Currently there is no vaccine available for HIV despite a number of trials of potential candidates. Determining what is special about the transmitted/founder virus that can be targeted by the immune response is a difficult task. Generally the exposed envelope glycoproteins are the viral component most attacked by antibodies but for this very reason they exhibit high mutation rates. A number of investigators have compared envelope sequences between founder and chronic HIV-infected individuals to see what is different and therefore what might present a reasonable target for vaccine-stimulated antibodies. These comparisons generally compare differences at individual positions of the sequences or between known domains. Here we investigate determining the features that differ between founders and chronics, by using operations research methods.
Dr Kara Perrow, Targeted Cancer Therapeutics Laboratory, Illawarra Health and Medical Research Institute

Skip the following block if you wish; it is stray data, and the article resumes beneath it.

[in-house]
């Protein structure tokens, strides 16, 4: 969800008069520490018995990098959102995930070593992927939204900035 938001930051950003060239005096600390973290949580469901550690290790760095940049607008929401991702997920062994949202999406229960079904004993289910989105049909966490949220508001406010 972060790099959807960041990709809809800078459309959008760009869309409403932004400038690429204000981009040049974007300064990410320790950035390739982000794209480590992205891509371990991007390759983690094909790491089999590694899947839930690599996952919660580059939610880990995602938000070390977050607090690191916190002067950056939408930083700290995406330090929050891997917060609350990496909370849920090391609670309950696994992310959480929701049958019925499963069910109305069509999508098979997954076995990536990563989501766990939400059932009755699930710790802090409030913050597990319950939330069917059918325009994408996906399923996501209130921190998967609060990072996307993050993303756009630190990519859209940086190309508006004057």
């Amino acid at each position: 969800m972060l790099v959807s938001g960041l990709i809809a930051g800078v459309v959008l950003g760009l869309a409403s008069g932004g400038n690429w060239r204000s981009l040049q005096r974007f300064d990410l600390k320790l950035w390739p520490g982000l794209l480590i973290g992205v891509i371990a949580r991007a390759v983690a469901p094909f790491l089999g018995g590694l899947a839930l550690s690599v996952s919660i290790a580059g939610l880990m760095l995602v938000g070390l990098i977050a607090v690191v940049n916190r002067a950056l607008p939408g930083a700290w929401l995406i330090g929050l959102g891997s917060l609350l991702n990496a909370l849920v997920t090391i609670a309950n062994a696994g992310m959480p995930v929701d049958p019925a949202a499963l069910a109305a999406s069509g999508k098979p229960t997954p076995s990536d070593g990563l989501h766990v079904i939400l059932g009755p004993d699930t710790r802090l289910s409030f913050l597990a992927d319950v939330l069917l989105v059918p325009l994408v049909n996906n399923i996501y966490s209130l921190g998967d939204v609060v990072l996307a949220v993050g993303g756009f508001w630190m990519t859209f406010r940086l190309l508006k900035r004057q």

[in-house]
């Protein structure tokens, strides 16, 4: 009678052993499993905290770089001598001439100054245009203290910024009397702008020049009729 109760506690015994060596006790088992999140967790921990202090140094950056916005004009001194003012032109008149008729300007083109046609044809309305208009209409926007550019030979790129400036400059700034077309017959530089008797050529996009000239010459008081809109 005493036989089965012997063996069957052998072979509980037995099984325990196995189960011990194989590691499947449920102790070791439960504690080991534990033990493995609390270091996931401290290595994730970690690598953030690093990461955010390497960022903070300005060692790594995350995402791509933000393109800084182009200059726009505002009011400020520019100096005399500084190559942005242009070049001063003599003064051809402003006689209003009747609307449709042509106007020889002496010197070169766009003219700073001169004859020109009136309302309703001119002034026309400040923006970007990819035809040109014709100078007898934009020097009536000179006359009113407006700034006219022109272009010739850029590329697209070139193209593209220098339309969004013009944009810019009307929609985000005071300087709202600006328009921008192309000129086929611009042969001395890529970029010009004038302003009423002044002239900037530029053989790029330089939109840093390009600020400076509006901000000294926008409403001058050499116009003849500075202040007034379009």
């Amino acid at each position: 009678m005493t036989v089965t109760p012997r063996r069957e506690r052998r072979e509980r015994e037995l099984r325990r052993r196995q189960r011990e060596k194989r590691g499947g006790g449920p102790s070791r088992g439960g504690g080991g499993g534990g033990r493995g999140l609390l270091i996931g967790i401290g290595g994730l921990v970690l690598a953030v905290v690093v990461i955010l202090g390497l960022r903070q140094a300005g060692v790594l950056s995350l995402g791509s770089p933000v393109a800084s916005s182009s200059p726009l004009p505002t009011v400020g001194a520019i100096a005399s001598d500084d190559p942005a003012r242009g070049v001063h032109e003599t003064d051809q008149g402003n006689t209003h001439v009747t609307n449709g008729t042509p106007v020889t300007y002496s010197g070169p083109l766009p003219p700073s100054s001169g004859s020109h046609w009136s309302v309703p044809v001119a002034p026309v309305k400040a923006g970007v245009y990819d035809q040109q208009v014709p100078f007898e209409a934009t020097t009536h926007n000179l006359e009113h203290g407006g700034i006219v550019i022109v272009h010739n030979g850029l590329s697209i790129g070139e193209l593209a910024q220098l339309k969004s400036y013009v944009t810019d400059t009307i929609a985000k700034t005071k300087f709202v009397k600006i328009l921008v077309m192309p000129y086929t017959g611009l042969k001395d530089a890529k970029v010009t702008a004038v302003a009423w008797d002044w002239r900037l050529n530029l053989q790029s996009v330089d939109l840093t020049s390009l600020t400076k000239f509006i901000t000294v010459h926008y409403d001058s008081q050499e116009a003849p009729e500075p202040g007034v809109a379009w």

Title: Using nanocarriers to overcome drug delivery barriers in cancer therapy
Dr Kara Perrow (nee Vine) is Group Leader of the Targeted Cancer Therapeutics Research Laboratory and co-founder of Cancer Drug Discovery Group (CDDG) at the Illawarra Health and Medical Research Institute, University of Wollongong, Australia. She received her PhD from the University of Wollongong in 2007 and has trained internationally in cancer biology and metastasis in research centres such as the Finsen Laboratory, Copenhagen Biocenter, Denmark. Her expertise lies in the field of anticancer drug design and targeted drug delivery and she leads many cross-collaborative and multidisciplinary projects including: development of ligand-directed liposomes for the treatment metastatic breast cancer; implantable drug-eluting polymeric devices for the treatment of pancreatic cancer; development of novel microtubule-targeting drugs and combination anticancer therapies for overcoming multi-drug resistance.